Apple’s new iPhone strategy for world’s second-biggest market


Apple supplier is increasing its ability to build masses of iPhones in India
Apple's got renewed focus on India.
Photo: Ste Smith/Cult of Mac

Apple may be kicking all kinds of butt on the global stage, but it’s struggling in India, where the iPhone currently ranks 11th in the overall list of smartphones. To put that in perspective, Apple accounts for just 1 percent of India’s iPhone sales, with fewer than 1 million handsets sold in the first half of this year.

But it’s got a plan (well, several) to change all that.

One of Apple’s big problems in India is pricing. In a country where the national average salary is already a fraction of that in the U.S. (the annual median per capita income in India is just $616), the iPhone is simply too expensive. Things got even worse when new import costs caused Apple to increase the price of the iPhone yet further.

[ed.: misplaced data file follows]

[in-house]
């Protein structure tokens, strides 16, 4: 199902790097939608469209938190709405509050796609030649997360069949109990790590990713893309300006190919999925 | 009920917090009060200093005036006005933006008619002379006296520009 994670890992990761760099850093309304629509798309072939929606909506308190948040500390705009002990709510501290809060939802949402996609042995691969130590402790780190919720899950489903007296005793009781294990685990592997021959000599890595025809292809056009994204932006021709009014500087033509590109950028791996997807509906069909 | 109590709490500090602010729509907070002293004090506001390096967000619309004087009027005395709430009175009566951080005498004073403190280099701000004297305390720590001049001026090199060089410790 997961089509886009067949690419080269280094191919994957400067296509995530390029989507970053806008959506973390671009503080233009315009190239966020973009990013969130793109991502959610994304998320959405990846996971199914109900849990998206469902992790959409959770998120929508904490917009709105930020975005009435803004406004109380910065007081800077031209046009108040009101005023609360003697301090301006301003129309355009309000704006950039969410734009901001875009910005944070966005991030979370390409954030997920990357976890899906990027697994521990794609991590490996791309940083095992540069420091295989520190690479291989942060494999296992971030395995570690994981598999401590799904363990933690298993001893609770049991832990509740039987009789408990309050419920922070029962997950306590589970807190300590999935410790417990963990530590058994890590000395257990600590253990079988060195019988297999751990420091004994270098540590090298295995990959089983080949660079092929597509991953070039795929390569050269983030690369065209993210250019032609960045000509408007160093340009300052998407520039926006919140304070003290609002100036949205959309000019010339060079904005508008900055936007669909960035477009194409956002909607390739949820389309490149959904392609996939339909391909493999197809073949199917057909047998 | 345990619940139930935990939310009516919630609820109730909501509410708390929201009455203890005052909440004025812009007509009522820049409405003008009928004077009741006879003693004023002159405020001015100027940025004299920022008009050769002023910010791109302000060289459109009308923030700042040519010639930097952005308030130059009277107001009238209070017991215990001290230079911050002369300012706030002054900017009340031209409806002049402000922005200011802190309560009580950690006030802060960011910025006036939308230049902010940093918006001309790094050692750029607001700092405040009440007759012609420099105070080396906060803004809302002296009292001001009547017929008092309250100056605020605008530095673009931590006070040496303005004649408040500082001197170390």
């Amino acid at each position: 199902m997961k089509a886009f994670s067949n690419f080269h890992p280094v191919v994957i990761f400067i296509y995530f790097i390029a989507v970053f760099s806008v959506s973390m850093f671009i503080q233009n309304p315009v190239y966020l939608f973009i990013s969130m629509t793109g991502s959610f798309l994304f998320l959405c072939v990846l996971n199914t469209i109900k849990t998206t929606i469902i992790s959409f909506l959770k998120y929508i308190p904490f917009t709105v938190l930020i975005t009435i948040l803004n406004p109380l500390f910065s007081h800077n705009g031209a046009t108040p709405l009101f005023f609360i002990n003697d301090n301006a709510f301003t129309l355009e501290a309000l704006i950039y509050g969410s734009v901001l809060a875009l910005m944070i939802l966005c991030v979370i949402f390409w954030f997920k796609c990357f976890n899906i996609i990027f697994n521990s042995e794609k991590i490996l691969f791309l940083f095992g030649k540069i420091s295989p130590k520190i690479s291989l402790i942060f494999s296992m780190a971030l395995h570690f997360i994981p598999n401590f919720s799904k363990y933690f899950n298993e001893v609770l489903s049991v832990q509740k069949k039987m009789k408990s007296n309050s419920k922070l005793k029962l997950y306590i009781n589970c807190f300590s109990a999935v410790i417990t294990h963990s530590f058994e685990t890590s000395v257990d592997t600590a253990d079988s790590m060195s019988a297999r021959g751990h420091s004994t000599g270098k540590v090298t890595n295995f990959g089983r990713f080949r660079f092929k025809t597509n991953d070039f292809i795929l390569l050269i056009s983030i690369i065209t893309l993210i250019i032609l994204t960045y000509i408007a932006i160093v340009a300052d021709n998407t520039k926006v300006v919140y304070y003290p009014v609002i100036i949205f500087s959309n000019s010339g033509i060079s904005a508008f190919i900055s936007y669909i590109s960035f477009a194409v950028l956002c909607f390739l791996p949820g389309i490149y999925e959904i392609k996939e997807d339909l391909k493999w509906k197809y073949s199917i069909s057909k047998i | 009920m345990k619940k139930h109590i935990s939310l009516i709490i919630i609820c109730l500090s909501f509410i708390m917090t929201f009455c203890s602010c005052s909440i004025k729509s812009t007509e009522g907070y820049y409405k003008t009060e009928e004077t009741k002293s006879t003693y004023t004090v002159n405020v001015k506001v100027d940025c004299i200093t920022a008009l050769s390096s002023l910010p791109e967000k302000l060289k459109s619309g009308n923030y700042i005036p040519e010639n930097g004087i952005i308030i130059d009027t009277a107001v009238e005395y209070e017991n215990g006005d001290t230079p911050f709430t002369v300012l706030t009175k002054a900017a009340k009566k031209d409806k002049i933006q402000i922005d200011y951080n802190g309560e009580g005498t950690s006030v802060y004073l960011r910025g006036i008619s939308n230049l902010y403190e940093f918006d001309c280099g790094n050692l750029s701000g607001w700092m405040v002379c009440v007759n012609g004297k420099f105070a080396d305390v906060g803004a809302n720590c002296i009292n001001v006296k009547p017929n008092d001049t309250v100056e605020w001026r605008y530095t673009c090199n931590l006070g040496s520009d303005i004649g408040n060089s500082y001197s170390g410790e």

Apple’s new strategy

According to Bloomberg, however, Apple has a new, multi-tiered strategy. In terms of price, Apple won’t commit to slashing its retail prices, but is talking with retailers and banks to persuade them to offer holiday deals all year round.

The company is also placing a renewed emphasis on the retail experience. Without Apple Stores in India, Apple is left having to rely on third party vendors to sell its phones. To help exert more control, Apple is said to be overhauling its in-store branding and product experience. This will include training for retail employees to show customers how to use iPhones, and daily conference calls with Apple executives to gauge progress in stores.

Apple is also going to implement new, stricter targets for stores which stock the iPhone, aiming to sell 40-50 handsets per week. Those which fail to do so could be cut off. Longer term, Apple hopes to open its own Apple Stores in India. These will hopefully be located in New Delhi, Bengaluru and Mumbai.

Will all of this add up to success for Apple in India? We suspect that the company has an uphill climb to gain momentum in the country. Nonetheless, with the world’s second most populous market there for the taking, it’s understandable why Apple would think it’s worth focusing on.


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